Unpublished Dispositiondavid Mack, Petitioner-appellant, v. L. Brooks Patterson, Respondent-appellee, 805 F.2d 1035 (6th Cir. 1986)Annotate this Case
Oct. 15, 1986
Before ENGEL, JONES and KRUPANSKY, Circuit Judges.
This matter is before the Court upon consideration of appellant's motion for appointment of counsel on appeal from the district court's order dismissing the petition for removal pursuant to 28 U.S.C. § 1443. The case has been referred to a panel of this Court pursuant to Rule 9(a), Rules of the Sixth Circuit. Upon consideration of the record and appellant's informal brief, the panel unanimously agrees that oral argument is unnecessary. Rule 34(a), Federal Rules of Appellate Procedure.
On or about July 12, 1985, appellant filed a petition to remove a state criminal prosecution against him to the federal district court pursuant to 28 U.S.C. § 1443. The petition was dismissed by the district court pursuant to 28 U.S.C. § 1915(d) on November 27, 1985. Appellant filed notice of appeal from the order of dismissal on December 16, 1985.
The petition for removal alleged two grounds for removal of the state prosecution to the district court: denial of appellant's right to a speedy trial and denial of appellant's right to counsel and a hearing during the process of his extradition from Wyoming to Michigan to face the prosecution in question. A well-grounded petition for removal must allege that appellant has specific federally protected civil rights in terms of racial equality and that those rights will necessarily be violated by a state prosecution due to a manifest provision of state law or some equivalent basis. Johnson v. Mississippi, 421 U.S. 213, 219 (1975). The right to a speedy trial is not a specific civil right which is protected in terms of racial equality and cannot serve as the basis for removal pursuant to 28 U.S.C. § 1443. State of Mississippi v. McCollum, 513 F.2d 285 (5th Cir. 1975) (per curiam). Appellant does not allege that he was deprived of a speedy trial due to racial discrimination, and the petition for removal cannot succeed on this ground.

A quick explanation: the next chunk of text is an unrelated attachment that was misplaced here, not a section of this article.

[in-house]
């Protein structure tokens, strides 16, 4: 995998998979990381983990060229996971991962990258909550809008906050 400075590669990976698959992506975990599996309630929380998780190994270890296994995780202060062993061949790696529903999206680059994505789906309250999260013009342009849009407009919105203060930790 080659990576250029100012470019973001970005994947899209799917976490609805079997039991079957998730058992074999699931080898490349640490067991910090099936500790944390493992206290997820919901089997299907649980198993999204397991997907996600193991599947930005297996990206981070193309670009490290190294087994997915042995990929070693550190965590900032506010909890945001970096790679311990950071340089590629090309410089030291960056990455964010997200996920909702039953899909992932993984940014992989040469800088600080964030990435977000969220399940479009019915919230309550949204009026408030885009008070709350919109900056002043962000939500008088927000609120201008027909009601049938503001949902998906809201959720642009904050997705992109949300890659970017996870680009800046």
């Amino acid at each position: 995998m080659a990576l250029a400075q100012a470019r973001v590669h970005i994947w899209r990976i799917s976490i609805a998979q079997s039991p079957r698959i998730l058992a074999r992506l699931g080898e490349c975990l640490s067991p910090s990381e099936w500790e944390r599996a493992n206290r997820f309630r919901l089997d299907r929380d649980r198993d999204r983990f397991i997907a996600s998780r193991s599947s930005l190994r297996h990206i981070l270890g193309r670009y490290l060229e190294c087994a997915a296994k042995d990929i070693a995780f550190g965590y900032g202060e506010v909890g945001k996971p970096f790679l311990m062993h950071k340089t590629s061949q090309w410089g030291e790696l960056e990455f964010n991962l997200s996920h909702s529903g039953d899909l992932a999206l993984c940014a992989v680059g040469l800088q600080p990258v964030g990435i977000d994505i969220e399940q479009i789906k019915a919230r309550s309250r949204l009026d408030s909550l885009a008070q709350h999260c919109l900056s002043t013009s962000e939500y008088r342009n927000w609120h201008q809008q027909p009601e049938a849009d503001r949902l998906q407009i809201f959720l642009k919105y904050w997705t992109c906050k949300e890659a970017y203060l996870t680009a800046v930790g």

Appellant next alleges that he was denied counsel and a hearing during his extradition from Wyoming to Michigan due to racial discrimination. Once appellant was brought within the custody of Michigan, the extradition process was no longer the proper subject of legal attack. Siegel v. Edwards, 566 F.2d 958, 960 (5th Cir. 1978) (per curiam). The alleged use of illegal means to extradite appellant from Wyoming does not taint Michigan's authority to prosecute appellant. Frisbie v. Collins, 342 U.S. 519 (1952); Brown v. Nutsch, 619 F.2d 758 (8th Cir. 1980). Appellant does not allege that his rights have been or will be violated by the Michigan prosecution with respect to federally protected rights in terms of racial equality, and his petition for removal cannot succeed on this ground. Therefore, no ground for removal of the state prosecution of appellant to federal court has been shown.
It appears that the questions on which this cause depends are so unsubstantial as to not require further argument. Rule 9(d) (3), Rules of the Sixth Circuit. Therefore, it is ORDERED that the motion for appointment of counsel be denied and the order of the district court dismissing appellant's petition for removal be affirmed.